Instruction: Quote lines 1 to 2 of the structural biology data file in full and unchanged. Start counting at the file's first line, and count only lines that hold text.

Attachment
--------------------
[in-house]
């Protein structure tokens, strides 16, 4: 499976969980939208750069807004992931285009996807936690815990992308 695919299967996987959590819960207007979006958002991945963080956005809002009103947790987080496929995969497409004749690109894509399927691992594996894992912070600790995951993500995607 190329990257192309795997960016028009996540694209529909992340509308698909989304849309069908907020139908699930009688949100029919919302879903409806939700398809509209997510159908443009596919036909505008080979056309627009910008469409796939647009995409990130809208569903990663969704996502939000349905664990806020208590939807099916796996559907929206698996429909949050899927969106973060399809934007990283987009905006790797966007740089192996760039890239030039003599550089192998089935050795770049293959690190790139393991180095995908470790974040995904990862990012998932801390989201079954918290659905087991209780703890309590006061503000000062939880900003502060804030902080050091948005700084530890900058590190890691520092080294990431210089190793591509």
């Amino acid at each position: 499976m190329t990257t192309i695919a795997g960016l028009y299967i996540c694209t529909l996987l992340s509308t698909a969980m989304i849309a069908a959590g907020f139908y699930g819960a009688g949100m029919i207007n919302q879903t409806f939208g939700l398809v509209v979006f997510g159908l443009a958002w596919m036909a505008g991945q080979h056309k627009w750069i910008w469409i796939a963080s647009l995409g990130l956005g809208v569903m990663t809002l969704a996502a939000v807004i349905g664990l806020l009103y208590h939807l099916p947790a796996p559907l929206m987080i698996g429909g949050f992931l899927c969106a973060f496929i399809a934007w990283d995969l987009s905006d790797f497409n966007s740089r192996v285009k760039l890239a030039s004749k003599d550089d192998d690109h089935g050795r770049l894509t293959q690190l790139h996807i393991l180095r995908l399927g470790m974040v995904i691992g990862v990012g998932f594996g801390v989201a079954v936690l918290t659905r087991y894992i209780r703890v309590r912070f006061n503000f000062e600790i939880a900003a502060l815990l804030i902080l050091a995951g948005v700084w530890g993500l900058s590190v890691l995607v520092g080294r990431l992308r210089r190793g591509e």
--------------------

[in-house]
């Protein structure tokens, strides 16, 4: 499976969980939208750069807004992931285009996807936690815990992308 695919299967996987959590819960207007979006958002991945963080956005809002009103947790987080496929995969497409004749690109894509399927691992594996894992912070600790995951993500995607 190329990257192309795997960016028009996540694209529909992340509308698909989304849309069908907020139908699930009688949100029919919302879903409806939700398809509209997510159908443009596919036909505008080979056309627009910008469409796939647009995409990130809208569903990663969704996502939000349905664990806020208590939807099916796996559907929206698996429909949050899927969106973060399809934007990283987009905006790797966007740089192996760039890239030039003599550089192998089935050795770049293959690190790139393991180095995908470790974040995904990862990012998932801390989201079954918290659905087991209780703890309590006061503000000062939880900003502060804030902080050091948005700084530890900058590190890691520092080294990431210089190793591509």